• Exactly, Curt! Helpful list. Here a tenant must be allowed to know why you’re refusing to let him even look at the house. “Your car is messy” ain’t gonna work. As much as I’d like to say, “Forget it; you look like a gangsta”, I would be accused of discrimination for denial based on most of the things mentioned in the article. Some landlords here will no longer tell you if someone is being evicted over the phone. The prospective tenant must sign a permission form.

      I have said, “Someone else is interested, I’ll let you know if it falls through.”, which is generally true. But, if it’s not rented, shortly after, you will probably hear from them again. And they may ask, “Have they paid a deposit?” If I have a good back up list, I may be a little selective about who I remember to call first. Legally, it’s supposed to be rented to whomever turns in an acceptable application first. But I also, go partially by whomever puts some refundable money in my hand first.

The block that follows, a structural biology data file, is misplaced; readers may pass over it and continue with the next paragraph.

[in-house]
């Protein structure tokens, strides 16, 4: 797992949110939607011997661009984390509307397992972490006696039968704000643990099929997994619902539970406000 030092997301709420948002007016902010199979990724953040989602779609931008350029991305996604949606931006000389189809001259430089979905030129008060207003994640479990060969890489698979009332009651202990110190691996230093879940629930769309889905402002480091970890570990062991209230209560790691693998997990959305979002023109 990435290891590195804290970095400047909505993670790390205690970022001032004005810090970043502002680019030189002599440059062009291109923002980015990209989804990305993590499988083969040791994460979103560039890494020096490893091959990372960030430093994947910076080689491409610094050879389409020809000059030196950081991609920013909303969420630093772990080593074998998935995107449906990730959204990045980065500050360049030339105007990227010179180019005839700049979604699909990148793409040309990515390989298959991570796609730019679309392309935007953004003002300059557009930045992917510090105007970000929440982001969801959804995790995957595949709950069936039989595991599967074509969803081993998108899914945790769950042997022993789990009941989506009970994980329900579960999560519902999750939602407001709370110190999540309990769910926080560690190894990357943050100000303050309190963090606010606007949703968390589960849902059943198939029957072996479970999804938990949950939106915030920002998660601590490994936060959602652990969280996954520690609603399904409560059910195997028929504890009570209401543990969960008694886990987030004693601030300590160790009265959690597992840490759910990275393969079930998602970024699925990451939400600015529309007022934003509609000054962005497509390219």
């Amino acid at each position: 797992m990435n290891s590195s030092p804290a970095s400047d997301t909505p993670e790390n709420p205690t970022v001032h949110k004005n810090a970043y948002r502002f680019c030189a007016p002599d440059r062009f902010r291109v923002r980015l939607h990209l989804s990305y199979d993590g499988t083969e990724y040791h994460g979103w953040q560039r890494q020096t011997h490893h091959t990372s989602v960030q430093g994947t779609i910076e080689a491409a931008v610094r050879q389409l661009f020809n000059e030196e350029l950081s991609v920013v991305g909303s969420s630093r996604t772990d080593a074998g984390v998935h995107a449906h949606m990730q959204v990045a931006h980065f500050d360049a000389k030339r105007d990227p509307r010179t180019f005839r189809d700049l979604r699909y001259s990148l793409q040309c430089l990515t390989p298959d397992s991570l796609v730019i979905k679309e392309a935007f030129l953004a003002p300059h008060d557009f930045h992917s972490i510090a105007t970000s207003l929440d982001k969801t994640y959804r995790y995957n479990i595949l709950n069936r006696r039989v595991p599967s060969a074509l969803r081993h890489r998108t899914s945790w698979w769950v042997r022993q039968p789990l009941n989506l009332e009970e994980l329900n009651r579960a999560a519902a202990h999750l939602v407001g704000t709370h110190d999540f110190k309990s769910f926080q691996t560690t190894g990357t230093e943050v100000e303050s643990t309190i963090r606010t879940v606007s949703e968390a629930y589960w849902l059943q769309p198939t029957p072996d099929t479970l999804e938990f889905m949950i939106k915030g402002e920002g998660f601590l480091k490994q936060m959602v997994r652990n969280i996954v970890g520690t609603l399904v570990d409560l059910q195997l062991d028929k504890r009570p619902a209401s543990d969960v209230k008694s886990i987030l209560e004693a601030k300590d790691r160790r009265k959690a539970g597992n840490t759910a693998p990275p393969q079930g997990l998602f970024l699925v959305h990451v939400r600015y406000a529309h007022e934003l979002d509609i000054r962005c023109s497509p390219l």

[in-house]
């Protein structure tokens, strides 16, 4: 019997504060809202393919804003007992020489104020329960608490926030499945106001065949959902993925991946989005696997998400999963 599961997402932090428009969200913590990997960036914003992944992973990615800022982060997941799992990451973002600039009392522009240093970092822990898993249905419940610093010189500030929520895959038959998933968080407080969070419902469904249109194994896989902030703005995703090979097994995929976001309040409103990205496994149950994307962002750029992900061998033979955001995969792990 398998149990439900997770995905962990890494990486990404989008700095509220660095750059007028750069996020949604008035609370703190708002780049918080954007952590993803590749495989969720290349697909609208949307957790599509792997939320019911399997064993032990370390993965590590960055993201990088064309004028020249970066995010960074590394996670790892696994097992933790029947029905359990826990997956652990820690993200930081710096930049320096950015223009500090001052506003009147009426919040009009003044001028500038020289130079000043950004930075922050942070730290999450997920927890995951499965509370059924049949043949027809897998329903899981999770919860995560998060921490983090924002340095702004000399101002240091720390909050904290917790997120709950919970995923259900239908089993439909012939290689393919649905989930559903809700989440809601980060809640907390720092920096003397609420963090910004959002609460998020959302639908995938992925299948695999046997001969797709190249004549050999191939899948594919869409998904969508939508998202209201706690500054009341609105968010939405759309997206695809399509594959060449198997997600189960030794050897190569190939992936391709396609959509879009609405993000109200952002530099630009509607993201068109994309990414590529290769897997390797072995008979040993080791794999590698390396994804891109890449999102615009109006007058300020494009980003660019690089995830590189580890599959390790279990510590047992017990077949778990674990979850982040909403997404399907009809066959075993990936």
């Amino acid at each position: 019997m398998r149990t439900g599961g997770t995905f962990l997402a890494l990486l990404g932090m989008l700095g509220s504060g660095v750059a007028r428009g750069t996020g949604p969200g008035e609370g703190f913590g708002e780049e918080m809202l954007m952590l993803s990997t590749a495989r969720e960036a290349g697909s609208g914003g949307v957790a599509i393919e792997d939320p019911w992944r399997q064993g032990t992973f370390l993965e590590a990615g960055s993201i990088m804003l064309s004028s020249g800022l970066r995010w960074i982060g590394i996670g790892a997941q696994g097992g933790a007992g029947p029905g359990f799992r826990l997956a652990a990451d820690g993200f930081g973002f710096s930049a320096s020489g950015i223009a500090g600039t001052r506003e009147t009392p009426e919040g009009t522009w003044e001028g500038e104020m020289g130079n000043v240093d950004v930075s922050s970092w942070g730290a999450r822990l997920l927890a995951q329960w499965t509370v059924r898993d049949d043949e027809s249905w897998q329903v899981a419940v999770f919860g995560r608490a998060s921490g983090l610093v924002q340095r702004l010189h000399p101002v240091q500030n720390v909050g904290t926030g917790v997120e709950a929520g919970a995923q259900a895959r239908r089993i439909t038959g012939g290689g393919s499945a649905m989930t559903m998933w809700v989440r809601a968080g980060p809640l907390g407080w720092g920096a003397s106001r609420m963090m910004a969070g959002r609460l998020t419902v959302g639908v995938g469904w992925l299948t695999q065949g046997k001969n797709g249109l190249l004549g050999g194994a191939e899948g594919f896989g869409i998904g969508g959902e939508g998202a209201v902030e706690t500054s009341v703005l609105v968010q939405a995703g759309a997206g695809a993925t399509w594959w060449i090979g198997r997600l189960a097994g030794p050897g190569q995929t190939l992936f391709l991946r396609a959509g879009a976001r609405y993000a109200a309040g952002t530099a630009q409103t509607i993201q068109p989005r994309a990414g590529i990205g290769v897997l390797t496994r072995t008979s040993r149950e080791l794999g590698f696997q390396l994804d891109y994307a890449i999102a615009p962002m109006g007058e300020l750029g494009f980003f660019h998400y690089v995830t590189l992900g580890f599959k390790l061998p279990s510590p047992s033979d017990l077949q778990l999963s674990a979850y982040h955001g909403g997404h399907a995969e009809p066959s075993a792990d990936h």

Since I started having prospective tenants go to the police station to get their background check, a lot of them disappear. Just mentioning it over the phone thins them down pretty well.

      I’m having a problem with no-shows for appointments. They never call to cancel. They will even call back next day, wanting to reschedule. With lame excuses, like “I forgot”, or “My daughter had to go to a birthday party .” I told the last one she needed to look for something else. Then, apparently, she started calling and hanging up from a restricted number. If I call to remind them of the appointment, i can tell they’ve forgotten all about it. Then they may tell me they are coming, and still don’t show. So, I’ve started not calling, if I’ve got yard work or cleaning there I can do. If they need reminding, I don’t want them. I also, try to schedule several appointments around the same time.